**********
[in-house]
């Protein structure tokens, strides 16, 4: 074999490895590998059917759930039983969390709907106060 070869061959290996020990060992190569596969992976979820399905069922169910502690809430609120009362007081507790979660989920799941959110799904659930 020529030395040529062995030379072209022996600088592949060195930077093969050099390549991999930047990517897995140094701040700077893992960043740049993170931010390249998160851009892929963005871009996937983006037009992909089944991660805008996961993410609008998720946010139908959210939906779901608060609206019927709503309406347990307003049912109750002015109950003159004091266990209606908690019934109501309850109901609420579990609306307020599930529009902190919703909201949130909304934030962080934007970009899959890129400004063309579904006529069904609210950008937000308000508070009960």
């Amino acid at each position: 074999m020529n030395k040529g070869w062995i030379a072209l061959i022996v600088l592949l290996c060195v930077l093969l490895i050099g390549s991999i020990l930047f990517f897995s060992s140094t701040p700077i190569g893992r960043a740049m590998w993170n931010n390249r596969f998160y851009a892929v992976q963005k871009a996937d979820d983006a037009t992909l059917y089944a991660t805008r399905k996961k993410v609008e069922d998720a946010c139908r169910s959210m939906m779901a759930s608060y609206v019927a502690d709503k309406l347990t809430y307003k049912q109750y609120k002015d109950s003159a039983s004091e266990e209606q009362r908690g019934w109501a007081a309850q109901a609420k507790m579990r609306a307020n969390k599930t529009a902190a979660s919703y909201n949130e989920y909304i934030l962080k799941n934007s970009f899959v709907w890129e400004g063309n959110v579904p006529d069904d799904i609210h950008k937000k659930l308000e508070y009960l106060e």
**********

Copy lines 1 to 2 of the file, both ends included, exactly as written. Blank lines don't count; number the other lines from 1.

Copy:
[in-house]
């Protein structure tokens, strides 16, 4: 074999490895590998059917759930039983969390709907106060 070869061959290996020990060992190569596969992976979820399905069922169910502690809430609120009362007081507790979660989920799941959110799904659930 020529030395040529062995030379072209022996600088592949060195930077093969050099390549991999930047990517897995140094701040700077893992960043740049993170931010390249998160851009892929963005871009996937983006037009992909089944991660805008996961993410609008998720946010139908959210939906779901608060609206019927709503309406347990307003049912109750002015109950003159004091266990209606908690019934109501309850109901609420579990609306307020599930529009902190919703909201949130909304934030962080934007970009899959890129400004063309579904006529069904609210950008937000308000508070009960």